So I just had another birthday.  How do I feel about that? Since you only stop having them after you’re dead, I guess I feel pretty good.  In fact, I’ve recently made some serious investments in the future by electing to renew my car registration for two years instead of one, and my membership in AARP for another five.  How’s that for a burst of optimism?

As with each New Year, birthdays are a good time for reassessment.  So I begin with a physical inventory.  All in all, I’m not doing too badly.  My knees still bend and I am able to navigate a staircase.  My hips remain, as always, too wide, but the joints are articulating.  My back? I’d rather not discuss it.  Let’s just say it’s no worse.  Only one new infirmity to complain about – the chronic pain in my left elbow.  This has impacted my life by curtailing my golf game.  Which is not necessarily a bad thing.

As I reflect, I’m reminded that six years ago this month, while engaged in my annual birthday retrospective, I concluded that, going forward, I needed to master the art of relaxation.  To accomplish this, my plan was to go outside with a kitchen timer, and force myself to sit still and focus on reading material or simply day dream for incrementally increasing time periods.  This was in lieu of my usual pattern, which was to pop out of my chair to pull a weed, water a plant, or pick up dog poop.

“So how’d that work out for you?” you might ask.  And even if you don’t, (ask, that is) I will share.  For the past half-dozen years, my grass has been devoid of weeds, my flowers   sufficiently hydrated, and you can safely walk barefoot over every inch of my property.  Oh, and, I’ve accumulated an impressive pile of back issues of The New Yorker magazine.

So in February of 2020, I have attempted to again tackle this issue with new insights.  I have always prided myself on my stamina and ability to navigate through a hectic day, even though it’s no longer necessary that I do so.  I’m retired, the children have flown, there’s a lot less laundry, and cooking dinner has become a quaint concept.  Life could really slow down.  If I let it.

But apparently, I have a bad case of OHDH syndrome.  Don’t bother looking for this disorder in the Physician’s Desk Reference (or Dr. Google).  You won’t find it.  I just made it up.

So much of my adult life was spent as Wonder Woman, but without the skimpy outfit.  Work, school, family, shopping, cooking, appointments, dates, dog, taking laundry out of the dryer at 11:00 PM.  Living each day like a perpetual motion machine.  I would walk into my apartment after a day of work and with my right hand throw down my handbag while my left hand retrieved the spaghetti pot.  All accomplished in one smooth motion.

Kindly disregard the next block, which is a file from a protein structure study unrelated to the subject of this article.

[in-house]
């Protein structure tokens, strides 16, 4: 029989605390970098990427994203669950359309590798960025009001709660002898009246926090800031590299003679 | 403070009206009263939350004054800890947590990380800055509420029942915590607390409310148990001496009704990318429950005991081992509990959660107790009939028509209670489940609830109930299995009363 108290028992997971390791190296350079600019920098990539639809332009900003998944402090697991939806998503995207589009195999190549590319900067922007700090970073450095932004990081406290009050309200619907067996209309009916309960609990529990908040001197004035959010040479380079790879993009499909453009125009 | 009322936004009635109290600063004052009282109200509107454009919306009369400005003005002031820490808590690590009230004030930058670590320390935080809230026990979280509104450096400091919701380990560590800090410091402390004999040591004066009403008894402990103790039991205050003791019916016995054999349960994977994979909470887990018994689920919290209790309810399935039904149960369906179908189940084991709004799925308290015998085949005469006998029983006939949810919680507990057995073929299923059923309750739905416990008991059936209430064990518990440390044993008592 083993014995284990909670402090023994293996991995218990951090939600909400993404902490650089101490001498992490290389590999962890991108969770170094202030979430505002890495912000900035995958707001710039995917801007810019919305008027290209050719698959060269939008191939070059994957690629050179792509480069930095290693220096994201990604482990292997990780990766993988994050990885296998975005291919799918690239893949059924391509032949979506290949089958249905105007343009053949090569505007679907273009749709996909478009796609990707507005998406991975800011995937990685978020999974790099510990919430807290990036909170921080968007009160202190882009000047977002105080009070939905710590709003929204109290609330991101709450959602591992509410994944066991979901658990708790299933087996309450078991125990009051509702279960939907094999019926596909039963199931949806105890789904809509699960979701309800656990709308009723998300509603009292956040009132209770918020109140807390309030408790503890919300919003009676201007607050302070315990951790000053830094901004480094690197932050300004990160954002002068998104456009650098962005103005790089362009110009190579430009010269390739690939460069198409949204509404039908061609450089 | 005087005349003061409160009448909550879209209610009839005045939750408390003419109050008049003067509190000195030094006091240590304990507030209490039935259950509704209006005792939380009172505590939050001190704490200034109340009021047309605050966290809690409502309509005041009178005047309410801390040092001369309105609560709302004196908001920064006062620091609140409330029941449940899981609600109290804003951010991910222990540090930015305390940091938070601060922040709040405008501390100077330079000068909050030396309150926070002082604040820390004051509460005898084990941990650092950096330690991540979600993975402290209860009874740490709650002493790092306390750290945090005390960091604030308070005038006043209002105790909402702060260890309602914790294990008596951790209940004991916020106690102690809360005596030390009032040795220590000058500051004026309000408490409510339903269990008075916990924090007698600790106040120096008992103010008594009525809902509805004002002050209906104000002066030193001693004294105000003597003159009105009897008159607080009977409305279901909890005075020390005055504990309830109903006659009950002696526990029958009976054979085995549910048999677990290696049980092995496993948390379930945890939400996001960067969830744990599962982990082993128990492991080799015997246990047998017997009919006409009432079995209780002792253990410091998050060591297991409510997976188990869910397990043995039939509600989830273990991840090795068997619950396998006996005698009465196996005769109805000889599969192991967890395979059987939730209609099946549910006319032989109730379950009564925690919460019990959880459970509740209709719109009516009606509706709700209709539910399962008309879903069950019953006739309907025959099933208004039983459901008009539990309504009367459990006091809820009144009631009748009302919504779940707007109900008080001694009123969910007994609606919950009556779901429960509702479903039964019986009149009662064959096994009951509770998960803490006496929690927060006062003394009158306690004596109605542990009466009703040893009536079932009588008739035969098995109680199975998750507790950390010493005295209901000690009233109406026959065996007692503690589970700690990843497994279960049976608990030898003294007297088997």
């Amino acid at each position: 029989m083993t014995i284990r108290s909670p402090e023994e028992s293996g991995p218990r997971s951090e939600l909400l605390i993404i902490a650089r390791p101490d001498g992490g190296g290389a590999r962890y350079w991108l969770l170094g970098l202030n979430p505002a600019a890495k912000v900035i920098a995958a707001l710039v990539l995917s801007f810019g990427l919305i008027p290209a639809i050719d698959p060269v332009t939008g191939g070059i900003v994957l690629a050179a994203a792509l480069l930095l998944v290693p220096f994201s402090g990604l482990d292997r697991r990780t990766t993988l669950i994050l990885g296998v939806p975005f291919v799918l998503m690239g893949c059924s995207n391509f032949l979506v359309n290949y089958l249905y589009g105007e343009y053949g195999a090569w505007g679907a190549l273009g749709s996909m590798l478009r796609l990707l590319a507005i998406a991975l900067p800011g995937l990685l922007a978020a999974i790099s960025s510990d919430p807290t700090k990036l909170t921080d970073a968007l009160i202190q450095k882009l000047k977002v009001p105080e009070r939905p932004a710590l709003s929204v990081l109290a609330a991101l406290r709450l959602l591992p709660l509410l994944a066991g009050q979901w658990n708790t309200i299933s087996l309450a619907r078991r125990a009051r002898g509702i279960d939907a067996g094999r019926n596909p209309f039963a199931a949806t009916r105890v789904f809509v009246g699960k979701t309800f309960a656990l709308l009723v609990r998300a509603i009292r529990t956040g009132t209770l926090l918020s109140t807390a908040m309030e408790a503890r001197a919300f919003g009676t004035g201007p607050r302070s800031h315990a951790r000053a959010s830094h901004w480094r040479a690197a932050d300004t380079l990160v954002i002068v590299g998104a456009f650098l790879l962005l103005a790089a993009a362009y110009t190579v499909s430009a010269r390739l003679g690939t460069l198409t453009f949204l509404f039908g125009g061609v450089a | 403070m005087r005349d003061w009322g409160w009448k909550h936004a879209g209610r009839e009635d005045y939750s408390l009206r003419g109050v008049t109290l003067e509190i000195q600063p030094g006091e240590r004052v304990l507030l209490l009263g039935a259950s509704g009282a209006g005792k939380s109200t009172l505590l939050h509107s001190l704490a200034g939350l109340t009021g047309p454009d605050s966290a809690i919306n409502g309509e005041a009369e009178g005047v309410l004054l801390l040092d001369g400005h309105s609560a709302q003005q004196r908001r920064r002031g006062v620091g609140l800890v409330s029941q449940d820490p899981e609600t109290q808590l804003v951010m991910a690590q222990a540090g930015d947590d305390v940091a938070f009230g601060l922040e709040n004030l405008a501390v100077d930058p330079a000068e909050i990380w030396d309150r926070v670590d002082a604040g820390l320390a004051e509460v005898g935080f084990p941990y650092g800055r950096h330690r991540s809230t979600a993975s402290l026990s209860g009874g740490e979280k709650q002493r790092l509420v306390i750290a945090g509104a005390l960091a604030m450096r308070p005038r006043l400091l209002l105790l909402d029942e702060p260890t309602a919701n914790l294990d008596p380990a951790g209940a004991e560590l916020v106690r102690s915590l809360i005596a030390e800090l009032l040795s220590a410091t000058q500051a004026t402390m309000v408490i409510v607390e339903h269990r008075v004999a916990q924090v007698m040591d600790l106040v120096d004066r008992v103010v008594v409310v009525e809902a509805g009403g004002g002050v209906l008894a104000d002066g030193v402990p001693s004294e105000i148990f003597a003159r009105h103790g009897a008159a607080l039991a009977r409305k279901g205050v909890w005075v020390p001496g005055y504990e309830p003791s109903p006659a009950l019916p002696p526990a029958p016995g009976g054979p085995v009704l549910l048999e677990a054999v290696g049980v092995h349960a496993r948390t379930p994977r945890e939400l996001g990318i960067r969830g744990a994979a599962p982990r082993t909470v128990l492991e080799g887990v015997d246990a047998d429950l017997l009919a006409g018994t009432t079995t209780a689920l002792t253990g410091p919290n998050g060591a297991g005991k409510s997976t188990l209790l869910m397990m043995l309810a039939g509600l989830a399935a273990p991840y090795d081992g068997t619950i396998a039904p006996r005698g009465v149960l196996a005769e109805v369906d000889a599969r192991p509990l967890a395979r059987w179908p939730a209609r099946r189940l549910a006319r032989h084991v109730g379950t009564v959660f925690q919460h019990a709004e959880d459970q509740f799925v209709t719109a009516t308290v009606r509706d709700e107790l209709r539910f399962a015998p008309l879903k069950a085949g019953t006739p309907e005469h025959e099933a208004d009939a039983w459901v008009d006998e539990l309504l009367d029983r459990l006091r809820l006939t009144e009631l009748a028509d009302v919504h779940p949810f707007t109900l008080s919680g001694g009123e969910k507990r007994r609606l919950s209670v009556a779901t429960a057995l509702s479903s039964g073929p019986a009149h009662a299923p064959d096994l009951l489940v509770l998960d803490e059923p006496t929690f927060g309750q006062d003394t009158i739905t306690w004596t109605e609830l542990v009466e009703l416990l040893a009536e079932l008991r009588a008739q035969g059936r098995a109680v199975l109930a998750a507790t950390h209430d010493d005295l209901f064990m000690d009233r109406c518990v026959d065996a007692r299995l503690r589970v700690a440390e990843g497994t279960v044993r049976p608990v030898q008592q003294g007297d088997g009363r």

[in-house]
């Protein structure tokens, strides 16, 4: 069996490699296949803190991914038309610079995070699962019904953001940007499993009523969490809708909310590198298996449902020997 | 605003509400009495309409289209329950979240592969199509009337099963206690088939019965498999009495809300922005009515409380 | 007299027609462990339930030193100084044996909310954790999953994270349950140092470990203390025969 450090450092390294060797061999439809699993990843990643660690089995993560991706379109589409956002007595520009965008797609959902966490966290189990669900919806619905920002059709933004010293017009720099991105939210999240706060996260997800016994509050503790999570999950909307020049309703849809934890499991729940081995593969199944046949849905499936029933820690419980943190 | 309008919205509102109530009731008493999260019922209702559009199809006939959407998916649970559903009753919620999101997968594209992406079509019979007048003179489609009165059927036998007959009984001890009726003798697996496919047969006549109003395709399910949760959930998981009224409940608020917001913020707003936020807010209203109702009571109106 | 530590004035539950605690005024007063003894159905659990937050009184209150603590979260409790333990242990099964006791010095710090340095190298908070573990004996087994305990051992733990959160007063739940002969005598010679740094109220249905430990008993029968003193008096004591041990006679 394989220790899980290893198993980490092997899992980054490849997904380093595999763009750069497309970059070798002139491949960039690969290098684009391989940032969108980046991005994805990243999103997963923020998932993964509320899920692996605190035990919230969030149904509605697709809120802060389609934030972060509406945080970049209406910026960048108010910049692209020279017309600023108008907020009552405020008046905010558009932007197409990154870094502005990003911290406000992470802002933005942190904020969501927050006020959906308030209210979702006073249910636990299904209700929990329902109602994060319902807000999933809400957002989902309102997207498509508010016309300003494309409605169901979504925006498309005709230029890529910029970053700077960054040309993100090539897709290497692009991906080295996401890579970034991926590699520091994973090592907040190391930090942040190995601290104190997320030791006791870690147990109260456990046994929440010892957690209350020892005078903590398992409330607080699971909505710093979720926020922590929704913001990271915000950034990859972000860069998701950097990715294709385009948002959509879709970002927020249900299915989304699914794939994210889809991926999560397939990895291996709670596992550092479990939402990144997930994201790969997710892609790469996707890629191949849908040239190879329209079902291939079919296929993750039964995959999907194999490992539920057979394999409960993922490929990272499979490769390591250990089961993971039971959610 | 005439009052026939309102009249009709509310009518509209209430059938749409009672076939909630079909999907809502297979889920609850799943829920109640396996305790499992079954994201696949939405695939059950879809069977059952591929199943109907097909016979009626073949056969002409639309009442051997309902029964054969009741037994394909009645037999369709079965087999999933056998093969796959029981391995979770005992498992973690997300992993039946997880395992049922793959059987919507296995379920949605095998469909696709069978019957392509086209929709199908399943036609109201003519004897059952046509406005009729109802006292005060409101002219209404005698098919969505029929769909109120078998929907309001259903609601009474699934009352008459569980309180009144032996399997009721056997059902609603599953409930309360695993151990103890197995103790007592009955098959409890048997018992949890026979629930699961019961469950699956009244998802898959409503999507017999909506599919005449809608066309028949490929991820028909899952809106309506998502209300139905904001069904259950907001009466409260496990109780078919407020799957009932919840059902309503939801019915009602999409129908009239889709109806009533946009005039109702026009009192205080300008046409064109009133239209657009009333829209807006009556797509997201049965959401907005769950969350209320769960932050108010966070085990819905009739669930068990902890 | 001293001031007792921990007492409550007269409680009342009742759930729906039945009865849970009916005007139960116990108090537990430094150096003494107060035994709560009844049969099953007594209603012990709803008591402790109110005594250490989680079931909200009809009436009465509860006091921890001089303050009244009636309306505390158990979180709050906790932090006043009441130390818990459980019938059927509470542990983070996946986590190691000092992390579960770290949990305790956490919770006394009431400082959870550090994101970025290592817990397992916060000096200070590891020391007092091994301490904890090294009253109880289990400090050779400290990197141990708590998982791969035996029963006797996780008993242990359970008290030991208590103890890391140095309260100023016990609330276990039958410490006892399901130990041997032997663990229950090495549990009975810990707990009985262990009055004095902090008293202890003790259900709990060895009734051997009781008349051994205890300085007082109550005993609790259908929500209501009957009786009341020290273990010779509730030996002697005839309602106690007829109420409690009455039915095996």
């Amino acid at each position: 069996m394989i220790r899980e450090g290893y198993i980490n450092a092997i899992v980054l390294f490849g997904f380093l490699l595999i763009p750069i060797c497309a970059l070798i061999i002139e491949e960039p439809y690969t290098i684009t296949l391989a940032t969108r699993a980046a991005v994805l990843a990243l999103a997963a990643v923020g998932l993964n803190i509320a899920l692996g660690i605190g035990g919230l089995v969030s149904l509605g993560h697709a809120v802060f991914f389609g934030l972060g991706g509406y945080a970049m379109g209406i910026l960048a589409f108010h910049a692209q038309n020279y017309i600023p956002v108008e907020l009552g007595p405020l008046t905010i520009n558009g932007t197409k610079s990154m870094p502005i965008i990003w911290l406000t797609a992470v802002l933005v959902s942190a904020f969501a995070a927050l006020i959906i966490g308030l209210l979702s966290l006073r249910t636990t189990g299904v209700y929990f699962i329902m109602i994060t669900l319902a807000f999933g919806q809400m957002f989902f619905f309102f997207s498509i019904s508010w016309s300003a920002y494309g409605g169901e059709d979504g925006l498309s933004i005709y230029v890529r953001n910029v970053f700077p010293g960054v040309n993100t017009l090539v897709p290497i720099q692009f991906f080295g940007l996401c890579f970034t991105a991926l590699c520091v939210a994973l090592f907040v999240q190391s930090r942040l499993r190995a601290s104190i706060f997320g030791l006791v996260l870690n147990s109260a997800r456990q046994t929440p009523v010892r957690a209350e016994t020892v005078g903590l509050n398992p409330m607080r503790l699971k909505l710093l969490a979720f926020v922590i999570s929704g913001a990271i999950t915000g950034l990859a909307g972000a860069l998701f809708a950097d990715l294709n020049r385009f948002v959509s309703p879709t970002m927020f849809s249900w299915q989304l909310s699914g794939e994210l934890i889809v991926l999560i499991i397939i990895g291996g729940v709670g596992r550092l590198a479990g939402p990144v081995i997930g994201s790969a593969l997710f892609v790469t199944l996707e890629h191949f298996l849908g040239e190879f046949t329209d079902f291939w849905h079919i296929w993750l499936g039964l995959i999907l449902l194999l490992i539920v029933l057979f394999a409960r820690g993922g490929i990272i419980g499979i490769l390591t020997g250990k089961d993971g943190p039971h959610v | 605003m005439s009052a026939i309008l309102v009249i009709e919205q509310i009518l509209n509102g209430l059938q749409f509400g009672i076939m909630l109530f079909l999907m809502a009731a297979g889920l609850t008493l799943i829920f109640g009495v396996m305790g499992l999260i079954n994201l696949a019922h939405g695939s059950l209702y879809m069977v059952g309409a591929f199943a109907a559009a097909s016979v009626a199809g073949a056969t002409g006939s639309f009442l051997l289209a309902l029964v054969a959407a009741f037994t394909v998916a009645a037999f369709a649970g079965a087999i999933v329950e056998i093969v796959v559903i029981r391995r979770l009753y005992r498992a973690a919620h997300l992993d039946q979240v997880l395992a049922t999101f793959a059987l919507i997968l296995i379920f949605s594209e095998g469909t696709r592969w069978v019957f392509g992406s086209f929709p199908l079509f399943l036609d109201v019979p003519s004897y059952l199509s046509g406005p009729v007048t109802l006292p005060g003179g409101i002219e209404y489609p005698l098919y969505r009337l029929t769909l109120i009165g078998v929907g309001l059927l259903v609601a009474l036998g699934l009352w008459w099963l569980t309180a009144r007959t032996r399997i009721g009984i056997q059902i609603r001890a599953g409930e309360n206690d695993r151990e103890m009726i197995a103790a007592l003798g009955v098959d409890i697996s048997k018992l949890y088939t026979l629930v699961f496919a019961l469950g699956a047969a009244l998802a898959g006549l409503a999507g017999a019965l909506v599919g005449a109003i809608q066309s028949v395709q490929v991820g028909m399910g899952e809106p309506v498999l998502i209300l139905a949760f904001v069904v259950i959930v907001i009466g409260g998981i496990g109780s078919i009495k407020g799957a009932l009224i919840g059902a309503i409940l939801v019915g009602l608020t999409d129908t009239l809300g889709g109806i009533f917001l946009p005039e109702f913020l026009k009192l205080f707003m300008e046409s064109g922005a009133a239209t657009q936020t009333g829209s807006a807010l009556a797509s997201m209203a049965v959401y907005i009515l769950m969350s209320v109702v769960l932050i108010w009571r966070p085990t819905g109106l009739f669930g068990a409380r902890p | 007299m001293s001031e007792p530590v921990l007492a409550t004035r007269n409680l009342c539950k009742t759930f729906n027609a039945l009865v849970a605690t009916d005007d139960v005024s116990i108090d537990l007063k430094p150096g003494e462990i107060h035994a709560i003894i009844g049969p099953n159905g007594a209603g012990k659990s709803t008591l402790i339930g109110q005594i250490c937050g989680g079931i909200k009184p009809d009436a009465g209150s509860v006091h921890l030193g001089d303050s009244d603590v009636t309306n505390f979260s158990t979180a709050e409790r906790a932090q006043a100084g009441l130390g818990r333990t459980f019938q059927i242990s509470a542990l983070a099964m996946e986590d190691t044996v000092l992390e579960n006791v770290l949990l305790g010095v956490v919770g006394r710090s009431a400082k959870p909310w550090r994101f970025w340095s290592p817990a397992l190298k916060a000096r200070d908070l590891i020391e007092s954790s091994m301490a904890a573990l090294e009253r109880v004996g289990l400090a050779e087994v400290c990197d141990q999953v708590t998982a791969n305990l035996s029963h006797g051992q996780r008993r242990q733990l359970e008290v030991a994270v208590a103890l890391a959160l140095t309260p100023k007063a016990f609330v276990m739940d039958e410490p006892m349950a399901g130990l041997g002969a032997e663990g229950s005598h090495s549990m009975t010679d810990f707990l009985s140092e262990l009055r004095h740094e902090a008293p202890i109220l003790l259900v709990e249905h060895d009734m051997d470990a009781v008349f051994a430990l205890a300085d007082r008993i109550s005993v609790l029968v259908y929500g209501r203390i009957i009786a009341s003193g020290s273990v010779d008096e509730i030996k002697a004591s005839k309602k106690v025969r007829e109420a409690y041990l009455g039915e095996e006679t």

My personal feedback loop from all of this hyperactivity was adjectives such as capable, energetic, tireless, maybe just a little stressed, and youthful.  It was a self-image I savored, one that is difficult to relinquish.  Which leads to the current diagnosis:  Old Habits Die Hard.  Especially when it comes to one’s identity.

But now, six years after the last attempt, perhaps it’s time to try again for an image makeover.  And I have a tiny piece of evidence that this time I just might be on the right path.

A few days ago, as is my wont, I overbooked.  My calendar indicated that I had committed to appointments back-to-back that seriously overlapped with Sam the Dog’s dinner hour, and early evening walk.  How could I let this happen? Silly question to ask of Wonder Woman.

So in the manner to which I was accustomed, I began to strategize.  If I left appointment #1 a few minutes earlier, and the traffic lights were with me, I could rush home, take care of Dog, maybe even refresh my eye liner, change into non-sensible shoes, jump back in the car, and if the lights were with me, be on time for appointment #2.

But rather than push forward into the race, I suddenly stopped in my tracks, took a deep breath, and said No! I don’t want to do this.  I’m tired.  I was able to cancel appointment #1, and so I did.  Laying down on my bed for a bit of respite, I felt a sense of what could only be described as relief.  This was okay.  I have earned this right.  I can act my age, whatever that means.   I have nothing more to prove.

So am I now on a new path which gives me permission to move over to the slower lane? I hope so.  But to be sure, check back with me in six more years. How’s that for another burst of optimism?

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